If you are tired all the time, you are probably magnesium deficient. Likewise, if your muscles are weak, you may also not be getting enough magnesium.
People under high levels of mental or physical stress, poorly absorb magnesium from the gastrointestinal tract. Contributing to a downward spiral, magnesium deficiency is a significant cause of anxiety. Fortunately, studies show that restoring the magnesium may help in the treatment of anxiety.
Having enough magnesium balances out your stress hormones. Magnesium also helps the body maintain sufficient melatonin and other sleep hormones. Indeed, magnesium supplementation has been shown to help with sleep.
Magnesium deficiency and depression go hand in hand. Low magnesium stores lead to depression and people suffering from depression are more likely to eat a diet low in magnesium.
6. Dental Cavities or Osteoporosis
Dental cavities and osteoporosis are two more signs of magnesium deficiency. Magnesium affects vitamin D metabolism and osteocalcin which play a vital role in bone turnover and formation.
Ironically, if you are taking calcium supplements for osteoporosis, you may be making matters worse. Calcium supplementation can throw off your calcium/magnesium balance.
If you suffer from constipation you probably are magnesium deficient. Magnesium in any form is an excellent laxative.
8. Muscle Cramps or Migraine Headaches
Do you suffer from leg cramps, eye twitches, or muscle spasms? Do you get frequent headaches? These may all be magnesium deficiency symptoms.
9. Inflammation, Arthritis, or Autoimmune Diseases
If you suffer from chronic inflammatory conditions, such as arthritis or autoimmune diseases, you may be magnesium deficient. Studies have linked magnesium deficiency to arthritis and elevated C-reactive protein (CRP) blood tests.
10. Palpitations, Heart Attacks, Heart Failure, or Cardiac Arrest
Most forms of heart disease are linked to magnesium deficiency. This mineral is critical to optimal cardiac function.
11. Thyroid Problems
Thyroid problems are widespread in the U.S. Research suggests that many thyroid issues may be due to magnesium deficiency.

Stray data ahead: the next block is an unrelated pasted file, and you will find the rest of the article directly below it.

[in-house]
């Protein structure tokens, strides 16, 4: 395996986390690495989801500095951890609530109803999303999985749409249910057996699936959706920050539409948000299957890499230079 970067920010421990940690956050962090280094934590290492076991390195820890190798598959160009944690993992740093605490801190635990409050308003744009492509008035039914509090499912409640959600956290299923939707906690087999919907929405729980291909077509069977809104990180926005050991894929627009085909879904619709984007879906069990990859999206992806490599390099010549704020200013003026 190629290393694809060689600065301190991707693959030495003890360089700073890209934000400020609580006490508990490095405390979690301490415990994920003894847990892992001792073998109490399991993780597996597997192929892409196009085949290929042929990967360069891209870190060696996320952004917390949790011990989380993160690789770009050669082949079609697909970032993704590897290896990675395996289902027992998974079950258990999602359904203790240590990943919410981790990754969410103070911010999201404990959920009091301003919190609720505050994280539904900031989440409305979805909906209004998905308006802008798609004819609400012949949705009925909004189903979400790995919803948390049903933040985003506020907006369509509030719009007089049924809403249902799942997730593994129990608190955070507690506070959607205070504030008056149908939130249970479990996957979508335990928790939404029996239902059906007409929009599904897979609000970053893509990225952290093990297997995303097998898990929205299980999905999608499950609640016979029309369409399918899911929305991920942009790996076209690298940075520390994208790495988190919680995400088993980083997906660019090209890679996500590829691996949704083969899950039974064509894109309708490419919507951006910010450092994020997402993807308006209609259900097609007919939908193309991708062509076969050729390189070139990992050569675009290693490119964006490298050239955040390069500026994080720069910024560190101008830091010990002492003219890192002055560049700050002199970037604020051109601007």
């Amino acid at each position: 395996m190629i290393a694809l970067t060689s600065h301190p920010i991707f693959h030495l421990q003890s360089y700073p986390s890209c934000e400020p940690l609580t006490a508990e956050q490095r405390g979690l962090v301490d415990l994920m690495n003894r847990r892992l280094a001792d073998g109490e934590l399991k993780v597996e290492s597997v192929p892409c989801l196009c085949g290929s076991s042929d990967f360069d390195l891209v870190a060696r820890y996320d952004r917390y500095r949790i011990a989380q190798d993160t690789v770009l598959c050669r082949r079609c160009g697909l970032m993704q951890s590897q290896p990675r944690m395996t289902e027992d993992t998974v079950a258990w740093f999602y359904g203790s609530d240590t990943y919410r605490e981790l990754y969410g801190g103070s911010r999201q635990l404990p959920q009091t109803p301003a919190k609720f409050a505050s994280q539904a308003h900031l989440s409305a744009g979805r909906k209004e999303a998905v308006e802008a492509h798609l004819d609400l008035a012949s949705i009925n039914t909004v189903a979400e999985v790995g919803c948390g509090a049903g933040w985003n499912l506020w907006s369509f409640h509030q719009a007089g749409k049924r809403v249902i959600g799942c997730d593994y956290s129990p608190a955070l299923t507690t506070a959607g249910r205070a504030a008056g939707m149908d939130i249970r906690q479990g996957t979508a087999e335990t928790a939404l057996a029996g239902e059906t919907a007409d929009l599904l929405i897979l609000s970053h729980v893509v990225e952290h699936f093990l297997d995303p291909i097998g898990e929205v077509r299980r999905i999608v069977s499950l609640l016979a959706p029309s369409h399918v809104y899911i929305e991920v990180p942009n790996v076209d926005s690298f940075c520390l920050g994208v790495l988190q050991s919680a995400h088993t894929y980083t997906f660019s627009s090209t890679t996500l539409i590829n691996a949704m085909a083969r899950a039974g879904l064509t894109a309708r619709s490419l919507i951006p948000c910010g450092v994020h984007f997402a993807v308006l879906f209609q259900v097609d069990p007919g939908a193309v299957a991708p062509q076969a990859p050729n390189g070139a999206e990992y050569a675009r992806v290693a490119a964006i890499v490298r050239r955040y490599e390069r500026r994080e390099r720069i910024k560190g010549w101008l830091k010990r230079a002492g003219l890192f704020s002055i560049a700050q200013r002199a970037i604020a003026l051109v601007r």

Cancer may be a wake-up call that magnesium levels are low. Magnesium is a critical nutrient for many DNA repair mechanisms. As new cancer cells are created every day in your body, you need your DNA repair mechanism functioning optimally.
Magnesium in Our Water
Our ancestors used to get large amounts of magnesium just from their drinking water. Mountain spring water is naturally high in magnesium. Unfortunately, many municipalities remove magnesium as part of their water treatment process.
If you want to see how much magnesium is in your drinking water, click here. In general, the “harder” your water, the more magnesium you are getting.
Interestingly, drinking hard water may lower your risk of heart disease. If you happen to live in a city with naturally hard water, you can get up to 30% of the magnesium you need each day from water.
Unfortunately, water softeners, water filters, reverse osmosis devices, and bottled water are generally all depleted of magnesium. If you drink any of these magnesium depleted water types, you have to get 100% of your magnesium from food.
Magnesium in Our Food
Once upon a time, our soil contained much more magnesium. Unfortunately, modern agriculture has stripped this essential mineral from the ground. Processed foods are even worse when it comes to magnesium content.
Fortunately, organically grown produce has been shown to have up to 29% more magnesium. To get enough magnesium in your diet, make sure you eat plenty of green leafy vegetables, especially spinach, nuts, seeds, and legumes every day. To see a breakdown of which foods contain the most magnesium click here.